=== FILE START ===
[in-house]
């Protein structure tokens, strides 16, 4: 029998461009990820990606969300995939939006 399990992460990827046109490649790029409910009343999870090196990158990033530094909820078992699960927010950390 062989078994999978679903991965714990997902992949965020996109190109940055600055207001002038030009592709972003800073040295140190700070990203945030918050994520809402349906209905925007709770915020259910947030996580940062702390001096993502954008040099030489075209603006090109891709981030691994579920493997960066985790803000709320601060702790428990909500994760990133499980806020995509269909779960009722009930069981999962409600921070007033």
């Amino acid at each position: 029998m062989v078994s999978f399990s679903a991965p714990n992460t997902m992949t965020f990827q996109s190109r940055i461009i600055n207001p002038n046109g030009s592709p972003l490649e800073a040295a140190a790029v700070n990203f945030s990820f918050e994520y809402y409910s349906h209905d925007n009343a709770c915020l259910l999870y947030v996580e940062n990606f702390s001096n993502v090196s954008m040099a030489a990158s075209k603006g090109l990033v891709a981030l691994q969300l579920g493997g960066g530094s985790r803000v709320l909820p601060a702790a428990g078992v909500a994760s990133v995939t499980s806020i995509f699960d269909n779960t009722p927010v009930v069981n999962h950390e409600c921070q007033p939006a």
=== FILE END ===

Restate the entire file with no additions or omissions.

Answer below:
[in-house]
């Protein structure tokens, strides 16, 4: 029998461009990820990606969300995939939006 399990992460990827046109490649790029409910009343999870090196990158990033530094909820078992699960927010950390 062989078994999978679903991965714990997902992949965020996109190109940055600055207001002038030009592709972003800073040295140190700070990203945030918050994520809402349906209905925007709770915020259910947030996580940062702390001096993502954008040099030489075209603006090109891709981030691994579920493997960066985790803000709320601060702790428990909500994760990133499980806020995509269909779960009722009930069981999962409600921070007033």
């Amino acid at each position: 029998m062989v078994s999978f399990s679903a991965p714990n992460t997902m992949t965020f990827q996109s190109r940055i461009i600055n207001p002038n046109g030009s592709p972003l490649e800073a040295a140190a790029v700070n990203f945030s990820f918050e994520y809402y409910s349906h209905d925007n009343a709770c915020l259910l999870y947030v996580e940062n990606f702390s001096n993502v090196s954008m040099a030489a990158s075209k603006g090109l990033v891709a981030l691994q969300l579920g493997g960066g530094s985790r803000v709320l909820p601060a702790a428990g078992v909500a994760s990133v995939t499980s806020i995509f699960d269909n779960t009722p927010v009930v069981n999962h950390e409600c921070q007033p939006a």